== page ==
Cycnos | Volume 14 n°1 Harold Pinter - 

John Somers  : 

The Birthday Party: its origins, reception, themes and relevance for today

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1Pinter wrote The Birthday Party1 during a flurry of activity in 1957 that also saw the creation of two other plays — The Room and The Dumb Waiter. Each of these plays is set in the calculated claustrophobia of a room, a room that provides inadequate protection for its residents, a room that represents a world awaiting or undergoing intrusion.

2As with many playwrights, notably his late contemporary, Samuel Beckett, Pinter refuses to explain what his plays are about. They are what they are and he vigorously rebuffs all attempts by actors and directors to draw him into discussion on ‘meaning’. Because Pinter has not given explicit explanations and background briefings to his work, there is a view that his material comes from a tortured imagination, an imagination that draws on a world that has little to do with the every-day life of normal humans and that has little relevance to us.

3This view is contradicted by one of the strongest messages to emerge from Michael Billington’s recent biography of Pinter (Billington, 1996), a book based on many hours of discussion with the playwright. Billington maintains that most, if not all of the characters and plots are rooted in real events. This view is reinforced by Pinter’s contention that he does not start with any kind of abstract idea or theory (see Billington, 64). There is good evidence that it was first hand experience that formed the well-spring for The Birthday Party.

4One example centres on a letter Pinter wrote from lodgings to a friend whilst he was on tour in Eastbourne in the Summer of 1954 in a play called A Horse, A Horse. He described his landlady as, “[…] a great bulging scrag of a woman with breasts rolling at her belly, an obscene household, cats, dogs, filth, tea strainers, mess […]” and mentions another lodger who had been a pianist for a concert party on the pier (Trussler, 43). This vivid context was to form the setting for The Birthday Party. In addition to this spur, the structure and flavour of the play owe a lot to the predictable theatrical form of the weekly repertory thrillers and farces in which he was appearing at the time. He finished The Birthday Party whilst touring in a production of Doctor in the House (Thompson, 25). This play generally observes the structure of the well-made plays that had gone immediately before and of which he had experience through his acting. He respects the three unities and does not vary the three act structure popular at the time of its writing, each act ending with a fairly traditional climax. There is a strong flavour of naturalism, reflecting the predominant style of the period, but there are also strong links to the absurd.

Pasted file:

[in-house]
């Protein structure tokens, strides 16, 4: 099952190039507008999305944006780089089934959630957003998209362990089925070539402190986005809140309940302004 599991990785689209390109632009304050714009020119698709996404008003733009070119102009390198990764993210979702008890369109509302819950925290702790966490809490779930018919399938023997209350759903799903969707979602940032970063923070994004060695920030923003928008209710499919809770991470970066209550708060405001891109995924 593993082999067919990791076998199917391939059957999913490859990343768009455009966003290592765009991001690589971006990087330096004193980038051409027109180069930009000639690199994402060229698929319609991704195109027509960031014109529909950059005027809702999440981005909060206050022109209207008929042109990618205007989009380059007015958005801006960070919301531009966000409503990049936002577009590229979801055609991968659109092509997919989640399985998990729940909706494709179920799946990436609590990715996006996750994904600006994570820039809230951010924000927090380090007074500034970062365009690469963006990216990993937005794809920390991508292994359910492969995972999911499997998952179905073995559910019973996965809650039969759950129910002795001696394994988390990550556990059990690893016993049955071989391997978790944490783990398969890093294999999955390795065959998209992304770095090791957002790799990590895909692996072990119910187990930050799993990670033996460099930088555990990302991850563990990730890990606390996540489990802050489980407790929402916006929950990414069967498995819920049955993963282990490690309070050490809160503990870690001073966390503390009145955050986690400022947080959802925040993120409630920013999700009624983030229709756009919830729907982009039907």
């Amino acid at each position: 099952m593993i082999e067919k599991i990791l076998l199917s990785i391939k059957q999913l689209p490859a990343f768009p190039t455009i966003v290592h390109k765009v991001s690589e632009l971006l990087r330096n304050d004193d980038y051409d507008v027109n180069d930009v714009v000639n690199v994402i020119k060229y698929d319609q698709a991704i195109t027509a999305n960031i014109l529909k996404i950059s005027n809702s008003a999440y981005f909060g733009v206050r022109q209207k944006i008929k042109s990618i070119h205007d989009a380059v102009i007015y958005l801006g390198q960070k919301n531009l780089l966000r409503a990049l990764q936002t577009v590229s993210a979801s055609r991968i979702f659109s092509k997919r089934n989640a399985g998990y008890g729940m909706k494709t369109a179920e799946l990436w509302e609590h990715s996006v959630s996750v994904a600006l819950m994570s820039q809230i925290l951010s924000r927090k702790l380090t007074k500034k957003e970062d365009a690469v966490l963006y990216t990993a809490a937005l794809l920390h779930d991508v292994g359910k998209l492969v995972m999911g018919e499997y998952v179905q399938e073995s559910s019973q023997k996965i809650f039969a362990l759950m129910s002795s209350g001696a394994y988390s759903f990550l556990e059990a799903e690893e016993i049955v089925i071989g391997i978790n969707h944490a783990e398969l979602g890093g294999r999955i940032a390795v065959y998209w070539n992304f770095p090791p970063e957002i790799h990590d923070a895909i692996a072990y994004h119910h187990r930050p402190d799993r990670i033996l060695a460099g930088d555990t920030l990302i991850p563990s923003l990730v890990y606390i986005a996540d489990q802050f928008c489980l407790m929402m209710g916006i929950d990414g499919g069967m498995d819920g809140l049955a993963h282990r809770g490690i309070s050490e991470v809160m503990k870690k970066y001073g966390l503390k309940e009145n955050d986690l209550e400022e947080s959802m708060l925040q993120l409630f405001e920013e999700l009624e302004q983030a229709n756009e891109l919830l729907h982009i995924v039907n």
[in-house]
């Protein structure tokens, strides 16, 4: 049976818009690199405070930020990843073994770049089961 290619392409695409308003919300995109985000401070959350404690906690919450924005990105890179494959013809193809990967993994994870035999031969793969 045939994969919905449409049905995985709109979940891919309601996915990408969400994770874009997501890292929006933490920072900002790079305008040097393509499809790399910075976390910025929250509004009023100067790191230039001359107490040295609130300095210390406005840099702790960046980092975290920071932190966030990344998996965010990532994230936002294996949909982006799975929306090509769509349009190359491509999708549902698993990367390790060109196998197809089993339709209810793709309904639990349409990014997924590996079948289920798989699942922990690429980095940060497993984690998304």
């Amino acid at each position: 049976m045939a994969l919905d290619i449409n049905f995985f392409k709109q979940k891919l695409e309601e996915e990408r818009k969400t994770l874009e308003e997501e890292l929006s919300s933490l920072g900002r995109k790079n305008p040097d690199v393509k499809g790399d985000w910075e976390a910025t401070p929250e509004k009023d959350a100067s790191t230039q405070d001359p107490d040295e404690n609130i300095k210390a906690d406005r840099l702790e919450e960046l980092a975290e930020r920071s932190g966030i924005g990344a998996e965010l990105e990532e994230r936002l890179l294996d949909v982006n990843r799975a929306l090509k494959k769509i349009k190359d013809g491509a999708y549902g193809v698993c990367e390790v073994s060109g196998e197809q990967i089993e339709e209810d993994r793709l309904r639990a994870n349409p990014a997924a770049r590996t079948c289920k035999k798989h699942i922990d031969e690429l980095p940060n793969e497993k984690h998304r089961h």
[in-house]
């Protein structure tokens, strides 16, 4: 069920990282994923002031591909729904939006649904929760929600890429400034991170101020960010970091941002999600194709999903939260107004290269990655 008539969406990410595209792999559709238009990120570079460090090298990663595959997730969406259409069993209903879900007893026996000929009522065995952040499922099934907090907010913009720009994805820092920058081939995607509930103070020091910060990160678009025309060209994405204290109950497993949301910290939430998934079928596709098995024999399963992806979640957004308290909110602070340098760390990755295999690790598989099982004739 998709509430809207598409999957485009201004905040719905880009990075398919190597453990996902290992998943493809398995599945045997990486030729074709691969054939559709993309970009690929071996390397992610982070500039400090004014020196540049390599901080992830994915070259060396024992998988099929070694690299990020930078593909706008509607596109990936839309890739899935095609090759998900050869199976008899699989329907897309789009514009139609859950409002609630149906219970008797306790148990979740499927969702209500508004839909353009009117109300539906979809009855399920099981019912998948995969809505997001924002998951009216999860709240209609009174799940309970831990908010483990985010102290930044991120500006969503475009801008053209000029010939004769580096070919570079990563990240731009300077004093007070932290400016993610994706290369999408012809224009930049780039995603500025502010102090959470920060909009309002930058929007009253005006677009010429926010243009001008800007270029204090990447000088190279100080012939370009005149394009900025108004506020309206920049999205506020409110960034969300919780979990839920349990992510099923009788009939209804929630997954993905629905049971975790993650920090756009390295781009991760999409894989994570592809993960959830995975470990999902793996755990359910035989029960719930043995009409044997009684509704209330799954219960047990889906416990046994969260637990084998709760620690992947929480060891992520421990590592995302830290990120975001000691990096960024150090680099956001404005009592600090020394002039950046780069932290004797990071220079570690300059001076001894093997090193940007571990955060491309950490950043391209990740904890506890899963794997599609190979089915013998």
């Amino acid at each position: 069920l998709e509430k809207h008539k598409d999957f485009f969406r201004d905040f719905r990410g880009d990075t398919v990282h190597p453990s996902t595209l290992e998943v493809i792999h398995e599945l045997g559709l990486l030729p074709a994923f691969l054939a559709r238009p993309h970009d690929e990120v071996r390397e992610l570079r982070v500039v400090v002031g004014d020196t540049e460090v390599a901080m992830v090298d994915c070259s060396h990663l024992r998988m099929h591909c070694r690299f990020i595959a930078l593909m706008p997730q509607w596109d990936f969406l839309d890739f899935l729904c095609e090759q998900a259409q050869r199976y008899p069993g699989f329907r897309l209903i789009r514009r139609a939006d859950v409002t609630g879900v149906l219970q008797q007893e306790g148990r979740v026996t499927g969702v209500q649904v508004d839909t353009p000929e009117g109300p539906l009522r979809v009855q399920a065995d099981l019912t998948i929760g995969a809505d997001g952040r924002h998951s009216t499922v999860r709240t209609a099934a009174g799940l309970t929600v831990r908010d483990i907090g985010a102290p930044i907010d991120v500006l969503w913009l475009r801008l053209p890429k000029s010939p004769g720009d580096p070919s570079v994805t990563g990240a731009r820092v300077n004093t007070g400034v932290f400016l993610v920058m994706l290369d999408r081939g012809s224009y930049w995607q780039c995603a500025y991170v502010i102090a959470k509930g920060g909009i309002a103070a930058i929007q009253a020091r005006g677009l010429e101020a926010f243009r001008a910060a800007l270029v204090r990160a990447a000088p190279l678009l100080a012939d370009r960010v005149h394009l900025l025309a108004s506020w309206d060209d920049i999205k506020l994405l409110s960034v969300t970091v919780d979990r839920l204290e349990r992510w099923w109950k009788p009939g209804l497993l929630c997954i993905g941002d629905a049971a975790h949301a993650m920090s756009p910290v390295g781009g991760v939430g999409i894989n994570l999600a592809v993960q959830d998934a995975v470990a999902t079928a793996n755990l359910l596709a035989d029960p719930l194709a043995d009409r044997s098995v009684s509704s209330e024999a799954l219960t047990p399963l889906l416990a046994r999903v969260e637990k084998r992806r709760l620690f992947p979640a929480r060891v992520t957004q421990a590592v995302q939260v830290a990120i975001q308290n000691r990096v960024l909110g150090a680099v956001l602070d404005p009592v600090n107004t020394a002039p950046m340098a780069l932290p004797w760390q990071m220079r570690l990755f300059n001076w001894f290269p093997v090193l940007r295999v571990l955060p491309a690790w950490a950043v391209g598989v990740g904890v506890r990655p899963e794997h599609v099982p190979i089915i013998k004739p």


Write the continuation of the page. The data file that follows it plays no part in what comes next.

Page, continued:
5It is thought that the Irish and Catholic references in the play flow chiefly from the period in the early 50s that he spent as an actor with a theatre company in Ireland, a tour directed by one of the last actor-managers, Anew McMaster. Whilst in Ireland he appeared in a play called The Rope. Its characters included two males who may have been prototypes for The Birthday Party’s McCann and Goldberg, and he is known to have played interrogating detectives whose routines have echoes in The Birthday Party.

6Violence and menace formed part of the social landscape of Pinter’s teens (Billington, 18). Gangs were a part of the experience of the youth of many parts of Britain’s larger cities. The black market, established during the war but existing also in the period of rationing that followed it, encouraged petty and serious crime. Gangs such as those led by the Kray brothers ruled large tracts of London. Due to his Jewish background, Pinter was also deeply embedded in London’s East End, Jewish life. There was significant fascist activity in that part of London and open publication of anti-Jewish sentiment. (Billington, 19) Pinter was not immune from this and got into fights as a result: